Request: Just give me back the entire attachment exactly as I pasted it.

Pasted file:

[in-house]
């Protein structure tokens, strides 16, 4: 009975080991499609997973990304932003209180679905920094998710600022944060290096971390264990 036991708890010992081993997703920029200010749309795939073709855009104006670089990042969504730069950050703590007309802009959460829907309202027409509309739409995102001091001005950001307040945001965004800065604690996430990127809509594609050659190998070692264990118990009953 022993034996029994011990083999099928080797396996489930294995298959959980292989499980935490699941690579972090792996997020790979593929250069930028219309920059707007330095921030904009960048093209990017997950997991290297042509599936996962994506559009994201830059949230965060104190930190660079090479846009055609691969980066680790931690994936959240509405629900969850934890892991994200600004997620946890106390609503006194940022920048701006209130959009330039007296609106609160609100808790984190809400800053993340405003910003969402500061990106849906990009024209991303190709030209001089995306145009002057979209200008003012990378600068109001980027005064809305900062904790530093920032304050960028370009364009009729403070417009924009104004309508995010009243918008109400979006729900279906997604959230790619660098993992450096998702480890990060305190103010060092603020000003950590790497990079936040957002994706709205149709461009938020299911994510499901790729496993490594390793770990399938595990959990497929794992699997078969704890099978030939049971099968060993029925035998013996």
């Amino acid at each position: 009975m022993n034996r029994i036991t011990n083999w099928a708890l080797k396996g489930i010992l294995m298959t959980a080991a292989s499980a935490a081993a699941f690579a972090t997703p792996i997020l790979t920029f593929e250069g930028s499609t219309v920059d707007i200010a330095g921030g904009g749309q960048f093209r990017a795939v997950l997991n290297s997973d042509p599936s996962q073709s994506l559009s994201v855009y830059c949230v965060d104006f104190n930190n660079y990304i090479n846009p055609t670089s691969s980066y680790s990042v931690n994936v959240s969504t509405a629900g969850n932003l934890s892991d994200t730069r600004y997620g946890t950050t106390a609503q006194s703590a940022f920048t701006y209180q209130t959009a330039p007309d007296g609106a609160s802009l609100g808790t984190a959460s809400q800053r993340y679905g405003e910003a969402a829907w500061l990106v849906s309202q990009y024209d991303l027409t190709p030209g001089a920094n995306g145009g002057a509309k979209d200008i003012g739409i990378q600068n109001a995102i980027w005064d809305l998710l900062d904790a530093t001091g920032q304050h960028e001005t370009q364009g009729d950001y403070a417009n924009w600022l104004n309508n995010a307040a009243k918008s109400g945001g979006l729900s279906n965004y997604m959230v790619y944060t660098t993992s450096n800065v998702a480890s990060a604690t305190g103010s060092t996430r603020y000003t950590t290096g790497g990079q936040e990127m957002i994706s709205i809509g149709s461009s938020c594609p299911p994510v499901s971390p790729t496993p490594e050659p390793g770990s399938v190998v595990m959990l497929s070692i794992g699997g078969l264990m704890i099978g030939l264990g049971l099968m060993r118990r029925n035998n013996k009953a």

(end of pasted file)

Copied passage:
[in-house]
């Protein structure tokens, strides 16, 4: 009975080991499609997973990304932003209180679905920094998710600022944060290096971390264990 036991708890010992081993997703920029200010749309795939073709855009104006670089990042969504730069950050703590007309802009959460829907309202027409509309739409995102001091001005950001307040945001965004800065604690996430990127809509594609050659190998070692264990118990009953 022993034996029994011990083999099928080797396996489930294995298959959980292989499980935490699941690579972090792996997020790979593929250069930028219309920059707007330095921030904009960048093209990017997950997991290297042509599936996962994506559009994201830059949230965060104190930190660079090479846009055609691969980066680790931690994936959240509405629900969850934890892991994200600004997620946890106390609503006194940022920048701006209130959009330039007296609106609160609100808790984190809400800053993340405003910003969402500061990106849906990009024209991303190709030209001089995306145009002057979209200008003012990378600068109001980027005064809305900062904790530093920032304050960028370009364009009729403070417009924009104004309508995010009243918008109400979006729900279906997604959230790619660098993992450096998702480890990060305190103010060092603020000003950590790497990079936040957002994706709205149709461009938020299911994510499901790729496993490594390793770990399938595990959990497929794992699997078969704890099978030939049971099968060993029925035998013996």
């Amino acid at each position: 009975m022993n034996r029994i036991t011990n083999w099928a708890l080797k396996g489930i010992l294995m298959t959980a080991a292989s499980a935490a081993a699941f690579a972090t997703p792996i997020l790979t920029f593929e250069g930028s499609t219309v920059d707007i200010a330095g921030g904009g749309q960048f093209r990017a795939v997950l997991n290297s997973d042509p599936s996962q073709s994506l559009s994201v855009y830059c949230v965060d104006f104190n930190n660079y990304i090479n846009p055609t670089s691969s980066y680790s990042v931690n994936v959240s969504t509405a629900g969850n932003l934890s892991d994200t730069r600004y997620g946890t950050t106390a609503q006194s703590a940022f920048t701006y209180q209130t959009a330039p007309d007296g609106a609160s802009l609100g808790t984190a959460s809400q800053r993340y679905g405003e910003a969402a829907w500061l990106v849906s309202q990009y024209d991303l027409t190709p030209g001089a920094n995306g145009g002057a509309k979209d200008i003012g739409i990378q600068n109001a995102i980027w005064d809305l998710l900062d904790a530093t001091g920032q304050h960028e001005t370009q364009g009729d950001y403070a417009n924009w600022l104004n309508n995010a307040a009243k918008s109400g945001g979006l729900s279906n965004y997604m959230v790619y944060t660098t993992s450096n800065v998702a480890s990060a604690t305190g103010s060092t996430r603020y000003t950590t290096g790497g990079q936040e990127m957002i994706s709205i809509g149709s461009s938020c594609p299911p994510v499901s971390p790729t496993p490594e050659p390793g770990s399938v190998v595990m959990l497929s070692i794992g699997g078969l264990m704890i099978g030939l264990g049971l099968m060993r118990r029925n035998n013996k009953a």